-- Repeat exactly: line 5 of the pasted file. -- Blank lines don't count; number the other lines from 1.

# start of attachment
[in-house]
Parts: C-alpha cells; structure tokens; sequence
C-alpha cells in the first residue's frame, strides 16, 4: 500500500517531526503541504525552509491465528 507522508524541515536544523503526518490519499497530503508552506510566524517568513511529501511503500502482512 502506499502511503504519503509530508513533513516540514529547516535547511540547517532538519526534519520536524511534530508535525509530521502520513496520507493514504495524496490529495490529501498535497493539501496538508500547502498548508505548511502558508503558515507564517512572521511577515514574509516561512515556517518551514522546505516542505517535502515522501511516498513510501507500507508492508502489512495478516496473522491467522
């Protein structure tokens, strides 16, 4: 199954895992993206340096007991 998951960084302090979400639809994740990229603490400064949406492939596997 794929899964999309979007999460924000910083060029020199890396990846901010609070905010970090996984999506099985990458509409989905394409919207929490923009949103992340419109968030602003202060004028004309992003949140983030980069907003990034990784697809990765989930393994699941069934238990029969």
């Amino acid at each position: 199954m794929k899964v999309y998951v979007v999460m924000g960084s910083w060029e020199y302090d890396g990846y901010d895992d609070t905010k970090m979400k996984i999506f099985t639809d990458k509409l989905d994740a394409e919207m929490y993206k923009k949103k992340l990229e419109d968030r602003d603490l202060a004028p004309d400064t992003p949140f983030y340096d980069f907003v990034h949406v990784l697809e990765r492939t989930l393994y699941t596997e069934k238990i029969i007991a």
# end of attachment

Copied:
């Amino acid at each position: 199954m794929k899964v999309y998951v979007v999460m924000g960084s910083w060029e020199y302090d890396g990846y901010d895992d609070t905010k970090m979400k996984i999506f099985t639809d990458k509409l989905d994740a394409e919207m929490y993206k923009k949103k992340l990229e419109d968030r602003d603490l202060a004028p004309d400064t992003p949140f983030y340096d980069f907003v990034h949406v990784l697809e990765r492939t989930l393994y699941t596997e069934k238990i029969i007991a």